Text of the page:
WSB: Spotting leopard seals by algorithm

Researchers tested computer programs to see how well they identified individuals by their markings

When a female leopard seal started making regular appearances in Auckland, New Zealand marinas, it attracted a lot of attention—and raised a lot of questions.

Leopard seals (Hydrurga leptonyx) are usually seen on pack ice far south in the Antarctic and subantarctic. The persistent appearances by the seal dubbed Owha—short for her Māori name “He owha nā ōku tūpuna,” or “treasured gift from our ancestors”—showed how at home these seals can be farther north.

But exactly how they use their wide range remains a mystery—one that could have ramifications for other species facing the effects of climate change.

“We just don’t know,” said Alex Grabham, a PhD student at the University of Canterbury in Christchurch, New Zealand, and a research assistant for the nonprofit conservation organization

Leopard seals are known to make seasonal forays northward from Antarctica to such far-flung destinations as Chile, South Africa and New Zealand. But some of those seals seem to stay north instead of heading back to Antarctica. How many? Researchers don’t know that, either.

But understanding where leopard seals go could reveal some clues about climate change, Grabham said. Because these large seals have such a diverse diet—from krill, to penguins to other seal species—they are expected to handle a warming Antarctic better than some other species. Where they find food could provide information about unseen changes in the ecosystem.

“Because they range so far,” Grabham said, “once we understand their distribution, once we understand their movements and their dispersal, they could essentially act as an indicator of the effects of climate change. If they start using areas differently or they’re not seen in typically frequented areas, it could indicate ecological changes with the potential to impact a whole host of species from New Zealand and South America downwards.”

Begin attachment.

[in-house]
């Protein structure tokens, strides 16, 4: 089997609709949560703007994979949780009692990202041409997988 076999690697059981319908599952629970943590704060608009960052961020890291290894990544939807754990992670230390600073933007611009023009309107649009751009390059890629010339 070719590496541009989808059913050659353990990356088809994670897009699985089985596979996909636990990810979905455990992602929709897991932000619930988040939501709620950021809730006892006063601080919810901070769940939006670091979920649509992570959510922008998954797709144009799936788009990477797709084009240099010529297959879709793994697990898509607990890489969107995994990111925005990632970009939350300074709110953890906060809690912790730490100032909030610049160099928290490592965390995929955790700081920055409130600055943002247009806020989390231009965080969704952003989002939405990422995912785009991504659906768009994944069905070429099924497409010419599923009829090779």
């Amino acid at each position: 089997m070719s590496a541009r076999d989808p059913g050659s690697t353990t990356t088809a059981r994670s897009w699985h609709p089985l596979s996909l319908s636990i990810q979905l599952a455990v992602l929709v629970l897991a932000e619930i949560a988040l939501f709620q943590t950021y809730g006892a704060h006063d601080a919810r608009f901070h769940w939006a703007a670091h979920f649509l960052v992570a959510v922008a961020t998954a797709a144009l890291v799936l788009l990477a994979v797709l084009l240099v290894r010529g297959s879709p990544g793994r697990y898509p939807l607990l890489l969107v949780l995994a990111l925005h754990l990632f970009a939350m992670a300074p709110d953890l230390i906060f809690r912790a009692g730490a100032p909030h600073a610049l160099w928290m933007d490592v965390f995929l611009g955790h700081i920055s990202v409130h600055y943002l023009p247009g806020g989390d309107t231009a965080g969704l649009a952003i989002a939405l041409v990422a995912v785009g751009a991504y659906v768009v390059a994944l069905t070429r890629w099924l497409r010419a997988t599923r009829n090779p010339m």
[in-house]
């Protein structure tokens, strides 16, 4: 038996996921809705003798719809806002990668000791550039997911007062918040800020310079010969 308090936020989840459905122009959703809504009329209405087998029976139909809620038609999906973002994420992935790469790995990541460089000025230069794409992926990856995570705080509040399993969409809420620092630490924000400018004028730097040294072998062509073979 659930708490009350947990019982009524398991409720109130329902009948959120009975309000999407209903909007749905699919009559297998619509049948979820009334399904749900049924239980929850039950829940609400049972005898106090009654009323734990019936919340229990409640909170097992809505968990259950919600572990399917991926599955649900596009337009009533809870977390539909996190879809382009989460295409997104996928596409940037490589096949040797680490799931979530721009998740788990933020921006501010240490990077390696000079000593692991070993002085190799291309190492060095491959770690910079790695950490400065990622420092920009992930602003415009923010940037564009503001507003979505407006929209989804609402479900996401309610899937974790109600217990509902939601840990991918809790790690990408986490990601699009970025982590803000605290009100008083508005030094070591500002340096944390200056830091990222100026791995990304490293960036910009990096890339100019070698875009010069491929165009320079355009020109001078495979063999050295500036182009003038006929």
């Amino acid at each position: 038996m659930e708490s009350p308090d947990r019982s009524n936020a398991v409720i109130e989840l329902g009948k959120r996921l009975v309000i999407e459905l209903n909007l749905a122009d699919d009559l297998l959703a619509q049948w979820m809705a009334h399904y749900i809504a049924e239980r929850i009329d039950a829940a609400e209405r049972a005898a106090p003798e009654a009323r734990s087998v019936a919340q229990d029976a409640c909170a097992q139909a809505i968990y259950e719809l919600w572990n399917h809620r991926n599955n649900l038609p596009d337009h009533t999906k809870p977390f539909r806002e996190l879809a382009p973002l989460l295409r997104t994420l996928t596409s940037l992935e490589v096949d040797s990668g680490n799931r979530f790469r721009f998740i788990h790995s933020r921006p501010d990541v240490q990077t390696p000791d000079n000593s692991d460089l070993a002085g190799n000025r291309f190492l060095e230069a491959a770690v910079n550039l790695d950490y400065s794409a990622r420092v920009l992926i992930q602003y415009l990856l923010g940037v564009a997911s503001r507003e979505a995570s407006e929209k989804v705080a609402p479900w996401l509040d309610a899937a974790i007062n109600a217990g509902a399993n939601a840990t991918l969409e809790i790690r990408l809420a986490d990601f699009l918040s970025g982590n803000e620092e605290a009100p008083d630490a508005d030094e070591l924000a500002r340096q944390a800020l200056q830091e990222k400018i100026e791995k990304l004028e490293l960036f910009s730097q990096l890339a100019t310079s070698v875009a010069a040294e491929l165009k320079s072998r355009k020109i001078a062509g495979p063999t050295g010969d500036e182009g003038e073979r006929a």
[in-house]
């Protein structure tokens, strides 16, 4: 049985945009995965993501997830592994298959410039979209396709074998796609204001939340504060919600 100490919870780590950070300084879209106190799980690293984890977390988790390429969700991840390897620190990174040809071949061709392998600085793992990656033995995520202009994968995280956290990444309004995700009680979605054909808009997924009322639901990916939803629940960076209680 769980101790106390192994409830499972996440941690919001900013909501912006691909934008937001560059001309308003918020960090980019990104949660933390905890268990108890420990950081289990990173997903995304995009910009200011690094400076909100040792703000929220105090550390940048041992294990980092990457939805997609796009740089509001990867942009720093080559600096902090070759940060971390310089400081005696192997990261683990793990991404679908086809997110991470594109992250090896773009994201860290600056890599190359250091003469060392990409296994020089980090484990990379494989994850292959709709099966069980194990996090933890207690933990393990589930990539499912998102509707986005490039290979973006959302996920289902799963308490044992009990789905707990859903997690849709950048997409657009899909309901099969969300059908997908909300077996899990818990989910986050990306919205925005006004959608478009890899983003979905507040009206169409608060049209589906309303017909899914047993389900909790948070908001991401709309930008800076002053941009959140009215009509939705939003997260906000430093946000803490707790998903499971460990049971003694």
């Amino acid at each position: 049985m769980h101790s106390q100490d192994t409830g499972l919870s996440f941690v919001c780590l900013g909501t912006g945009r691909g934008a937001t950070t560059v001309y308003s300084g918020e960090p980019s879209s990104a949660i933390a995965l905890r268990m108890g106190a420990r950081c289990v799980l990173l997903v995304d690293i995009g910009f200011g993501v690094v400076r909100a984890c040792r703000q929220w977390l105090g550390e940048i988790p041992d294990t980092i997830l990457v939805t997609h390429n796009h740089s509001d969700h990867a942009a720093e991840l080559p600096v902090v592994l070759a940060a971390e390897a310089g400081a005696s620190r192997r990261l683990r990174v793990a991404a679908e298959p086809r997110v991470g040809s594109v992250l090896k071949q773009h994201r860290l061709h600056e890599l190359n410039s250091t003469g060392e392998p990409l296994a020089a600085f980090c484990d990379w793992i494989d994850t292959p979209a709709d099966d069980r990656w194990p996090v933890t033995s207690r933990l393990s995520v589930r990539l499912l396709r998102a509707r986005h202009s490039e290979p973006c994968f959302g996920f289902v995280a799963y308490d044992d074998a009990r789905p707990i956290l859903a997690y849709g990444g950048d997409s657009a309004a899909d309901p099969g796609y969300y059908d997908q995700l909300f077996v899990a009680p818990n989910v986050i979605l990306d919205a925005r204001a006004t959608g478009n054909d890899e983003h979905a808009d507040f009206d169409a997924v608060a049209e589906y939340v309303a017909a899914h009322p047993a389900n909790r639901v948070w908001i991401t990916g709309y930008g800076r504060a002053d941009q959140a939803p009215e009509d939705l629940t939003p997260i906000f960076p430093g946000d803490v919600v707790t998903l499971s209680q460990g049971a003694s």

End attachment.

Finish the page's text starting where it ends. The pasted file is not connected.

As leopard seals’ name suggests, the patterns on their fur are unique, helping biologists identify and track individuals. To do that, scientists need photos—and they have a lot of them. “For Owha, we have several thousand photographs,” Grabham said.

At, Grabham has been helping to assemble a catalog of leopard seals spotted in New Zealand. With some 200 individuals so far, the catalog is based largely on photos taken by citizen scientists—mostly tourists and locals who spot a seal as they’re out walking.

“We are eternally grateful for all of this,” he said. “We don’t have the resources or the manpower—especially in such a sparsely populated country with such a vast coastline. We wouldn’t have most of this data.”

But citizen scientists’ images typically lack the scientific rigor expected from a biologist. Scientists often try to capture the same part of the animal from the same angle in the same position—say, the left side of the head—to create consistency among the images, Grabham said. Tourists, on the other hand, shoot whatever they find. That could mean a face or the whole body. The left side or the right side. A body turned in one direction could stretch out the seals’ spots. If it turned the other way, it could scrunch them up. Some images are blurry. Some are too dark. Some are too light.

Weeding through all these images takes time, Grabham said. “Somebody might take three photographs,” he said. “Somebody else might take 300.”

To try to save time identifying all these images, Grabham and his team turned to semiautomated programs, which use algorithms to try to identify individual seals by their markings. In a study published in the Wildlife Society Bulletin, Grabham and colleagues Krista van der Linde and Ximena Nelson compared three programs to see which did the best job at identifying individual seals that team members had already confirmed.

The researchers compared HotSpotter, Interactive Individual Identification System’s  Pattern+ and Wild-ID—three species-generalist programs widely used to identify a variety of species by their markings, from jaguars (Panthera onca) to giraffes (Giraffa camelopardalis).

Each program had advantages in some situations, Grabham said, and in some cases, researchers may want to use more than one. But overall, HotSpotter’s feature-rich user interface proved to be the most accurate.

That’s especially helpful for small organizations that rely on volunteers, he said, although a species-specific program could prove to be even more accurate, further speeding up the identification process. Grabham hopes his research can help make that possible.

“This was sort of the first step,” he said.

This article features research that was published in the Wildlife Society Bulletin, a TWS peer-reviewed, open-access journal. Join TWS now to access all TWS journals and read the latest in wildlife research.

Header Image: A leopard seal yawns as it lies on a beach on the Kaikoura Peninsula on New Zealand’s South Island. Credit: Alex Grabham